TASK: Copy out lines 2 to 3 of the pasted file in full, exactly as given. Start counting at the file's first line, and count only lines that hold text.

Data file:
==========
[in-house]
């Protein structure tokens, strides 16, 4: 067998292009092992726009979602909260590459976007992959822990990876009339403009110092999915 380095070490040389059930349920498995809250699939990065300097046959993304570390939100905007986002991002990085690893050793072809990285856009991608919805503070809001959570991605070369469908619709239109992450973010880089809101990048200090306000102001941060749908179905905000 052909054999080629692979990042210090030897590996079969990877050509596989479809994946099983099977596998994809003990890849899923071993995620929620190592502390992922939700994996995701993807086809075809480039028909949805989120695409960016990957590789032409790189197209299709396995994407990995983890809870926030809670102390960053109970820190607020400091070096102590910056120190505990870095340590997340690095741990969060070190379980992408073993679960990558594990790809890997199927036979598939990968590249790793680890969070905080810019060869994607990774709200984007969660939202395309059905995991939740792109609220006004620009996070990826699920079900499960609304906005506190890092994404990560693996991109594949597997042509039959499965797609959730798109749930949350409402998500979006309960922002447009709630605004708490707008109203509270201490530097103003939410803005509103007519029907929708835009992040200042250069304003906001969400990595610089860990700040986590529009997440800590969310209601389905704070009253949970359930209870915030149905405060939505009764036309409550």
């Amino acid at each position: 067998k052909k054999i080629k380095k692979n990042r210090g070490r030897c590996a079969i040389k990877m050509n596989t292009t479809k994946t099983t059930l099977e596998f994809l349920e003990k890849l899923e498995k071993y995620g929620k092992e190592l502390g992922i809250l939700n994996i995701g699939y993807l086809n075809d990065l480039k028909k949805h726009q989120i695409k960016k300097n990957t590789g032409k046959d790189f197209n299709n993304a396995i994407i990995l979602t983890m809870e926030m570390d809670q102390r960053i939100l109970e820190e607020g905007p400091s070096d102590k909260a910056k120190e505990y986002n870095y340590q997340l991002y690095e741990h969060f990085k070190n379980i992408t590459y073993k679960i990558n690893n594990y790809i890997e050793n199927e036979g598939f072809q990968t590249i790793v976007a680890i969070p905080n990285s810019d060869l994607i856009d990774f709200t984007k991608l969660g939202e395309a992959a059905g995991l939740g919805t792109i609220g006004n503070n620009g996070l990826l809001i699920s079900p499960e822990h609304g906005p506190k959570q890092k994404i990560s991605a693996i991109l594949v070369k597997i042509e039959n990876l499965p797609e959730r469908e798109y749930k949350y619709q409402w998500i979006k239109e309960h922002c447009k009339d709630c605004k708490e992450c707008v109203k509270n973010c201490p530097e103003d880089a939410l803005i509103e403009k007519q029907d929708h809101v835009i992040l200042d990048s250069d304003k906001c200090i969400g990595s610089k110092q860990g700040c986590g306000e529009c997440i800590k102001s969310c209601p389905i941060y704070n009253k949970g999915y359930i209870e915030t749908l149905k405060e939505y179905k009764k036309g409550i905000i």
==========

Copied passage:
């Protein structure tokens, strides 16, 4: 067998292009092992726009979602909260590459976007992959822990990876009339403009110092999915 380095070490040389059930349920498995809250699939990065300097046959993304570390939100905007986002991002990085690893050793072809990285856009991608919805503070809001959570991605070369469908619709239109992450973010880089809101990048200090306000102001941060749908179905905000 052909054999080629692979990042210090030897590996079969990877050509596989479809994946099983099977596998994809003990890849899923071993995620929620190592502390992922939700994996995701993807086809075809480039028909949805989120695409960016990957590789032409790189197209299709396995994407990995983890809870926030809670102390960053109970820190607020400091070096102590910056120190505990870095340590997340690095741990969060070190379980992408073993679960990558594990790809890997199927036979598939990968590249790793680890969070905080810019060869994607990774709200984007969660939202395309059905995991939740792109609220006004620009996070990826699920079900499960609304906005506190890092994404990560693996991109594949597997042509039959499965797609959730798109749930949350409402998500979006309960922002447009709630605004708490707008109203509270201490530097103003939410803005509103007519029907929708835009992040200042250069304003906001969400990595610089860990700040986590529009997440800590969310209601389905704070009253949970359930209870915030149905405060939505009764036309409550």
């Amino acid at each position: 067998k052909k054999i080629k380095k692979n990042r210090g070490r030897c590996a079969i040389k990877m050509n596989t292009t479809k994946t099983t059930l099977e596998f994809l349920e003990k890849l899923e498995k071993y995620g929620k092992e190592l502390g992922i809250l939700n994996i995701g699939y993807l086809n075809d990065l480039k028909k949805h726009q989120i695409k960016k300097n990957t590789g032409k046959d790189f197209n299709n993304a396995i994407i990995l979602t983890m809870e926030m570390d809670q102390r960053i939100l109970e820190e607020g905007p400091s070096d102590k909260a910056k120190e505990y986002n870095y340590q997340l991002y690095e741990h969060f990085k070190n379980i992408t590459y073993k679960i990558n690893n594990y790809i890997e050793n199927e036979g598939f072809q990968t590249i790793v976007a680890i969070p905080n990285s810019d060869l994607i856009d990774f709200t984007k991608l969660g939202e395309a992959a059905g995991l939740g919805t792109i609220g006004n503070n620009g996070l990826l809001i699920s079900p499960e822990h609304g906005p506190k959570q890092k994404i990560s991605a693996i991109l594949v070369k597997i042509e039959n990876l499965p797609e959730r469908e798109y749930k949350y619709q409402w998500i979006k239109e309960h922002c447009k009339d709630c605004k708490e992450c707008v109203k509270n973010c201490p530097e103003d880089a939410l803005i509103e403009k007519q029907d929708h809101v835009i992040l200042d990048s250069d304003k906001c200090i969400g990595s610089k110092q860990g700040c986590g306000e529009c997440i800590k102001s969310c209601p389905i941060y704070n009253k949970g999915y359930i209870e915030t749908l149905k405060e939505y179905k009764k036309g409550i905000i």